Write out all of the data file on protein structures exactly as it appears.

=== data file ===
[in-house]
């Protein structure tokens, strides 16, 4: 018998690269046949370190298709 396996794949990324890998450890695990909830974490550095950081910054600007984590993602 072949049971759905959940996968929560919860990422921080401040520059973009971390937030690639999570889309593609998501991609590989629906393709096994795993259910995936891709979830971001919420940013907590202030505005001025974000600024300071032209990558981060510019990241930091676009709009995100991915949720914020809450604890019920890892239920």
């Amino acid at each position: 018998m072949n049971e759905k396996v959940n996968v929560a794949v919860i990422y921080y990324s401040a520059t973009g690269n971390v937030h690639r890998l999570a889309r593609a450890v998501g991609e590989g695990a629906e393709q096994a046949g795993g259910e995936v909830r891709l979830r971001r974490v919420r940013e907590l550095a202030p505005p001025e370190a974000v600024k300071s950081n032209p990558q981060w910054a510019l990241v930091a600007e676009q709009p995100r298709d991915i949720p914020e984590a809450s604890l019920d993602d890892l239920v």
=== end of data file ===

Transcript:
[in-house]
């Protein structure tokens, strides 16, 4: 018998690269046949370190298709 396996794949990324890998450890695990909830974490550095950081910054600007984590993602 072949049971759905959940996968929560919860990422921080401040520059973009971390937030690639999570889309593609998501991609590989629906393709096994795993259910995936891709979830971001919420940013907590202030505005001025974000600024300071032209990558981060510019990241930091676009709009995100991915949720914020809450604890019920890892239920």
């Amino acid at each position: 018998m072949n049971e759905k396996v959940n996968v929560a794949v919860i990422y921080y990324s401040a520059t973009g690269n971390v937030h690639r890998l999570a889309r593609a450890v998501g991609e590989g695990a629906e393709q096994a046949g795993g259910e995936v909830r891709l979830r971001r974490v919420r940013e907590l550095a202030p505005p001025e370190a974000v600024k300071s950081n032209p990558q981060w910054a510019l990241v930091a600007e676009q709009p995100r298709d991915i949720p914020e984590a809450s604890l019920d993602d890892l239920v």